CryptoPunks are widely considered to be the original NFT project, released even before Cryptokitties, the blockchain-based collectibles project that propelled NFTs to mainstream consciousness. CryptoPunks developers Larva Labs report that Punks have accounted for $26 million in lifetime sales on their native marketplace, and the average sale price for Punks over the past year has been $6,199.

Each Punk has unique attributes, such as background color, accessories, and even some ultra-rare features, such as an “alien” or “zombie” appearance. The Punk that sold today, #2890, is one of nine alien Punks in existence.

The bidding for the Punk was competitive throughout the last week, with DeFi megawallet-turn-Twitter personality 0x_b1 putting in a 500 ETH bid. The Punk was last sold in July of 2017 for 8 ETH, meaning the owner made a 75x return on their investment. 

The new owners are a group of investors that include FlamingoDAO, a “NFT collective that supports and collects premium NFTS,” according to a Flamingo spokesperson. The official FlamingoDAO Twitter handle confirmed the purchase with a meme:

“It’s simple: Cryptopunks is a groundbreaking project; it pre-dated the ERC 721 standard and crypto kitties,” said the spokesperson on the investment thesis. “Aliens are the rarest form of Cryptopunk and we believe that the acquired Alien will be prized by collectors over time and mature into an iconic digital art piece.”

Crypto art collector @gmoneyNFT, who himself dropped 140 ETH on a Punk earlier in the month, thinks that the alien is a fine investment despite the sky-high valuation.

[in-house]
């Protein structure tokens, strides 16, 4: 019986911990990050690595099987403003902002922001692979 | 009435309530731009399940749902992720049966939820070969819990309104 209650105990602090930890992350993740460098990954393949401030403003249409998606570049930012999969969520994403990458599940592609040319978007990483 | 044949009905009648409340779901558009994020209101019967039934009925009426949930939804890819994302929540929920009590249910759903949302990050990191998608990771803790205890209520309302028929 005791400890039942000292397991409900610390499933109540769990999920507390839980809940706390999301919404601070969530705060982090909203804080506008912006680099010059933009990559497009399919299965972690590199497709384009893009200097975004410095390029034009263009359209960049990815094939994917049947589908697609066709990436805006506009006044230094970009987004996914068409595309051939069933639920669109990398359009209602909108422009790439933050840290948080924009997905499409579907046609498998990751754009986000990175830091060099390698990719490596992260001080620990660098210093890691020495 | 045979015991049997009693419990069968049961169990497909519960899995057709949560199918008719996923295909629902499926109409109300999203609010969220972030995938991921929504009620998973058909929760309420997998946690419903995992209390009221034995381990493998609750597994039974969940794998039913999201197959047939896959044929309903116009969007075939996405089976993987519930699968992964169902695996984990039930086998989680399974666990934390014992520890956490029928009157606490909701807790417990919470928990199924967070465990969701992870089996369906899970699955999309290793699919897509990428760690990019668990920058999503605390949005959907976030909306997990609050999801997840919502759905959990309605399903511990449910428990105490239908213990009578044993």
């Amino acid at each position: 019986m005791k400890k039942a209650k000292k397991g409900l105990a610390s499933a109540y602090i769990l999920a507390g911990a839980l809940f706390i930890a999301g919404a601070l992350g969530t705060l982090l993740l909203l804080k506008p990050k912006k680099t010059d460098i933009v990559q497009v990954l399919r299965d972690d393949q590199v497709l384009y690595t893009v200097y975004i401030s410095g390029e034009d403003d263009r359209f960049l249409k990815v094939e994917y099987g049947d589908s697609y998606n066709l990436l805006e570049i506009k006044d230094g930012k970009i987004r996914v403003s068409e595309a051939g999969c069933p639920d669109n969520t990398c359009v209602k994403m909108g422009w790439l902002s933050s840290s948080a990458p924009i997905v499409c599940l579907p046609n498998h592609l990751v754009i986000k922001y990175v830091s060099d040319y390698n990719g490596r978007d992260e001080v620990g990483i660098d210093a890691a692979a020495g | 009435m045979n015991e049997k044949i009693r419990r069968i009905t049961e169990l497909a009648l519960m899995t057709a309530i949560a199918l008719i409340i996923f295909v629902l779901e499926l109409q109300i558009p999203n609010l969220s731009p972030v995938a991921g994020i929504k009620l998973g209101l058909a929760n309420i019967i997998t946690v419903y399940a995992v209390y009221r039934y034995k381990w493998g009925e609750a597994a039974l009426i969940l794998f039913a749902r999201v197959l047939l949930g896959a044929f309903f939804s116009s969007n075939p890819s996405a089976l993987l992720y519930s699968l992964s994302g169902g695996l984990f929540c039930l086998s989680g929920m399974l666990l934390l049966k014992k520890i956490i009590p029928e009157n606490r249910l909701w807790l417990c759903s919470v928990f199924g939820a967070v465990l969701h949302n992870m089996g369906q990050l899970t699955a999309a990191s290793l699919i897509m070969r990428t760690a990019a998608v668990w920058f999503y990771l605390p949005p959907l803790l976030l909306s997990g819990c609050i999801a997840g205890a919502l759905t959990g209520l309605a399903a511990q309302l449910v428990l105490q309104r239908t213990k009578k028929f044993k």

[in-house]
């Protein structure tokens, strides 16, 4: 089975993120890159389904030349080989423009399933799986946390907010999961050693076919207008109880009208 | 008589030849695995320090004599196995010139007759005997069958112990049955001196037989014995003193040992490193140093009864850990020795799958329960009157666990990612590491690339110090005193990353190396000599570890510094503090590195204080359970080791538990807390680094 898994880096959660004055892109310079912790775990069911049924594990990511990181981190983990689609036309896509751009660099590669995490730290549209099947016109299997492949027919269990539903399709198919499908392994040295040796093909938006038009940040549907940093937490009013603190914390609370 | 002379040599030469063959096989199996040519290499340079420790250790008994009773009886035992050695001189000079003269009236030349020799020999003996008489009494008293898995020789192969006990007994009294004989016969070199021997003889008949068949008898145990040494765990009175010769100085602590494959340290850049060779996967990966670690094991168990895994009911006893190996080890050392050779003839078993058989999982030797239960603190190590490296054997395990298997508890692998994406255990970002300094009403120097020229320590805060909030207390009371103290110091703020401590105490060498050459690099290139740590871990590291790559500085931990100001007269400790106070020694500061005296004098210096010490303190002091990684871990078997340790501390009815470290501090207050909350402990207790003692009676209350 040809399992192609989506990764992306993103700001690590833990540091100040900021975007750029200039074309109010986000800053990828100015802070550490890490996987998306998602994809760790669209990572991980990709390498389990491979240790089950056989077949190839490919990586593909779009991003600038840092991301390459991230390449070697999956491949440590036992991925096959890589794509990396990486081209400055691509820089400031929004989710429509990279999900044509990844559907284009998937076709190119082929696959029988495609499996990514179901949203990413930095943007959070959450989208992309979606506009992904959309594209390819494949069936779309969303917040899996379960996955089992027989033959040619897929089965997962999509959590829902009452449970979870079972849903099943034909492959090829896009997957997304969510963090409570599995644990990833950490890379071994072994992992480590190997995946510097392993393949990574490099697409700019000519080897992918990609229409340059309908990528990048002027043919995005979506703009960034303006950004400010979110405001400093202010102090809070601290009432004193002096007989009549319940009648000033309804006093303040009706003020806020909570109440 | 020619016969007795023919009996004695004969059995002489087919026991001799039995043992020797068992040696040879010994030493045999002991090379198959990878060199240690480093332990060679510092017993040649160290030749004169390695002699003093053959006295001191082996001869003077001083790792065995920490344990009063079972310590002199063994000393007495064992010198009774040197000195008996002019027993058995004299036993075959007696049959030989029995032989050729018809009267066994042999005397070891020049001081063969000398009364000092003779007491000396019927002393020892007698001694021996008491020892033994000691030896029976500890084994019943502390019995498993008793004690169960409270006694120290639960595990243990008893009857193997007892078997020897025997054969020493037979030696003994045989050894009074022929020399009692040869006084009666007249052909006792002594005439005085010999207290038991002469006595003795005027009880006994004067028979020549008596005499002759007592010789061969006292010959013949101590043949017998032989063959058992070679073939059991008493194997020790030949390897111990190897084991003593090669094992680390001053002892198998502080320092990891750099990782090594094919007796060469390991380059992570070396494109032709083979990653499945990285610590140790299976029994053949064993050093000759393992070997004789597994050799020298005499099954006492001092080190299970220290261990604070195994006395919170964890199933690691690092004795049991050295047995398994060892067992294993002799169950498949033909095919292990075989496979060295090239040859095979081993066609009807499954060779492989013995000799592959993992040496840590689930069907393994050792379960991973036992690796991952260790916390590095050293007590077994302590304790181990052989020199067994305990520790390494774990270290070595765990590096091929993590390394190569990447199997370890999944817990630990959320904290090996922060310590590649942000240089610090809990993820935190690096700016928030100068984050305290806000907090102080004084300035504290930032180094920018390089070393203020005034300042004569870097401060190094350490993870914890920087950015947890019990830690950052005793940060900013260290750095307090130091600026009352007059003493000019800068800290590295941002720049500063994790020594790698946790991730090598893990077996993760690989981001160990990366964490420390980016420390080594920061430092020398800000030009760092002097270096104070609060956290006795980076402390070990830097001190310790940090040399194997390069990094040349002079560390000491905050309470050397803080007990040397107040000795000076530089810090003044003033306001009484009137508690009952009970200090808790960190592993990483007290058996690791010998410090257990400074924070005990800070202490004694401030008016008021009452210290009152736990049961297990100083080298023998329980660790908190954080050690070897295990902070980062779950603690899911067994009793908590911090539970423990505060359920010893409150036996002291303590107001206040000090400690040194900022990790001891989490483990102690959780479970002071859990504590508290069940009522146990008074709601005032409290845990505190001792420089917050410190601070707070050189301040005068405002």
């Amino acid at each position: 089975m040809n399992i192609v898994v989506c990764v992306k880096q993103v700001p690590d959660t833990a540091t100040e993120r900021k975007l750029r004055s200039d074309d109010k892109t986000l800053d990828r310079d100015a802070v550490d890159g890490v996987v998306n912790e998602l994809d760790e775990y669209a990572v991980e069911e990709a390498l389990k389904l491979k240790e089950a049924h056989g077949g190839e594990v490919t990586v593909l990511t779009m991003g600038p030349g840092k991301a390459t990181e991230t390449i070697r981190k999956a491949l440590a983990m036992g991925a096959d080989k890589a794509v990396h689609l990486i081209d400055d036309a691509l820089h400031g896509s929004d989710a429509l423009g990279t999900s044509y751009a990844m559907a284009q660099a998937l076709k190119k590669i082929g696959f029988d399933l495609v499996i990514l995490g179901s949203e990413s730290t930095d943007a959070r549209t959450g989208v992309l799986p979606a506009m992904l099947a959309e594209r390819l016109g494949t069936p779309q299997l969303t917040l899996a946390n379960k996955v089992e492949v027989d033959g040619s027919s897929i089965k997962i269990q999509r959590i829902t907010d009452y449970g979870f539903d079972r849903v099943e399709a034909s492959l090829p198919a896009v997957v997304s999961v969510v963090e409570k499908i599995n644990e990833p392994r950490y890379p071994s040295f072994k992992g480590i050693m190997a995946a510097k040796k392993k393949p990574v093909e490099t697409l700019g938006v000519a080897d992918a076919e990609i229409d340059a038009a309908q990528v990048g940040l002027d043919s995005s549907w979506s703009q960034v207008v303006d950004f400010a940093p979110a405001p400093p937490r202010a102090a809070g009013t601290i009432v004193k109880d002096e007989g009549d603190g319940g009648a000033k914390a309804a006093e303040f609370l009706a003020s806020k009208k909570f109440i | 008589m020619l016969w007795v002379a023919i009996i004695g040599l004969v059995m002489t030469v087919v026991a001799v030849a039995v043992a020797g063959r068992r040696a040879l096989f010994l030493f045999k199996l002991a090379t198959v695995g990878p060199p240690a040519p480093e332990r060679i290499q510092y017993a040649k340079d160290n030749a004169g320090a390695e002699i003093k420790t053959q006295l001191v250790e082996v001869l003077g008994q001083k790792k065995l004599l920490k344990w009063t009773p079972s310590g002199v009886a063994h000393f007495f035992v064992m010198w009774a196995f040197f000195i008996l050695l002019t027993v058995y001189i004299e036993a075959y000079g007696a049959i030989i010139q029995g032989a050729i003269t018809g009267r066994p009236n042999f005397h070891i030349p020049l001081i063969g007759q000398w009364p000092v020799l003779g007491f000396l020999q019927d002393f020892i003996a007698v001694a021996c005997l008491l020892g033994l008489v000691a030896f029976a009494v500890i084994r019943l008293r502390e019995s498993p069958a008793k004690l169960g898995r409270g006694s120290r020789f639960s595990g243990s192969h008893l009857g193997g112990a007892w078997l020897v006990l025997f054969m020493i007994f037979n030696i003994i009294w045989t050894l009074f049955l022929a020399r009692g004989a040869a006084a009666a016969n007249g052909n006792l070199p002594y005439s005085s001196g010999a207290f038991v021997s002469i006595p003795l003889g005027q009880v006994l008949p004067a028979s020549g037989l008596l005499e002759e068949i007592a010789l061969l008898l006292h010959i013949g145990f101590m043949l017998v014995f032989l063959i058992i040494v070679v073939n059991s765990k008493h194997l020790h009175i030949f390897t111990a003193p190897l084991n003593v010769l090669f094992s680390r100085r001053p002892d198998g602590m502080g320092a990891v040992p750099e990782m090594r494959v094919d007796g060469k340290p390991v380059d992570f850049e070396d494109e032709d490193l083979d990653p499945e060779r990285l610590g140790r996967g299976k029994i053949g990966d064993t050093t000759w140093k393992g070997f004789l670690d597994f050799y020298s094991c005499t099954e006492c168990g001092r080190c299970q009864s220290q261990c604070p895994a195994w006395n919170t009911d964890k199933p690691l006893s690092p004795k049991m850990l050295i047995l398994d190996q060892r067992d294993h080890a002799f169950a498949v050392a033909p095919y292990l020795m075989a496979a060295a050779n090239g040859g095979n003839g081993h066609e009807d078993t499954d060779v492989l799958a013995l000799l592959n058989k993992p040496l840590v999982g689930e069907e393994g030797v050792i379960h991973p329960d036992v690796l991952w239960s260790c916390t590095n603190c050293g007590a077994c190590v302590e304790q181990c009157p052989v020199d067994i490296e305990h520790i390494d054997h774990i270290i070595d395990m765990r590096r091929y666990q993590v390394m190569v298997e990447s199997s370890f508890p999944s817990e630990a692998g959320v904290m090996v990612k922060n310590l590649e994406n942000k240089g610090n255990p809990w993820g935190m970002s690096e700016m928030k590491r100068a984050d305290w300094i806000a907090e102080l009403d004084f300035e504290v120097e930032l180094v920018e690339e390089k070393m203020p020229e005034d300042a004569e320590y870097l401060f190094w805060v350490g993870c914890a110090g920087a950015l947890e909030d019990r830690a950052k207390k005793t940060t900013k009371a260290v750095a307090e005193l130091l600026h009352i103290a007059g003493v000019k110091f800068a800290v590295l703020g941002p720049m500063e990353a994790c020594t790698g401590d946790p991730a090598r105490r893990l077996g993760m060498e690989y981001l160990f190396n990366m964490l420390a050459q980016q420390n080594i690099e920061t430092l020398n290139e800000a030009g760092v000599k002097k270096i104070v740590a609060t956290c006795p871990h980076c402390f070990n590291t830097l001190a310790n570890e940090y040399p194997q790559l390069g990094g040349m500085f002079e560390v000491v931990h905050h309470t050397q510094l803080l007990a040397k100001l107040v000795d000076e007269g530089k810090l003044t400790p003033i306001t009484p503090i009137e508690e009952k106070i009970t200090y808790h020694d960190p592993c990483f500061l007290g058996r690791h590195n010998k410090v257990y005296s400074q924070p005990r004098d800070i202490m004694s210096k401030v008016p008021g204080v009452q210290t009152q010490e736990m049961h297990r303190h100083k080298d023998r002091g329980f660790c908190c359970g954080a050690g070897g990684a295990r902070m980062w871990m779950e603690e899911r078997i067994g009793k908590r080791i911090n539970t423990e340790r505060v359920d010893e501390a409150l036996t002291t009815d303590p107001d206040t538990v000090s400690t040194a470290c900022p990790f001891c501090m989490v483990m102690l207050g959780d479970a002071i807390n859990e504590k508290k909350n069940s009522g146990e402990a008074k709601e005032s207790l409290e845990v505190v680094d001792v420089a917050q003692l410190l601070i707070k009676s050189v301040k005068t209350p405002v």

“I think it was a great purchase. As the world moves more digital, the digital “flex” will be more and more important. It’s how humans operate in the physical world. It won’t change in the digital realm,” he said.

Long-derided as a secondary usecase for blockchain, sales like today’s demonstrate that NFTs are just beginning to have their day in the sun. NBA Topshot, a collectible highlight project from Dapper Labs, has proven to be tremendously popular, and Axie Infinity’s native critters have been selling for remarkable prices as of late as well.

Some critics have called into the question the sky-high prices rare NFTs have been fetching, however, arguing that simple digital scarcity is a shaky foundation on which to justify a $750,000 sale. @gmoneyNFT dismisses these criticisms, saying that there are plenty of real-world analogues that make just as much — or as little — sense.

“Why would someone pay millions of dollars for an original Andy Warhol screen print when you can buy the same one online for $20? Why would someone buy a pair of yeezy’s for $300 when you can buy a fake from the same factory, made with the same materials for much less? Humans like to feel special. The provenance has value.”

Source: https://cointelegraph.com/news/ultra-rare-alien-cryptopunk-nft-sells-for-605-eth-or-750-000

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Voyager Token (VGX) gains 926% as mergers and acquisitions bring new users

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Voyager Token (VGX), also known as BQX at some exchanges, is the native token of Voyager cryptocurrency exchange. 

The exchange separates itself from its competitors by claiming to be a commission-free crypto broker platform and its smart order router also allows clients to trade at multiple exchanges.

Since the turn of the year, VGX has gained 620% and on Jan. 15 the token reached a new all-time high at $1.48.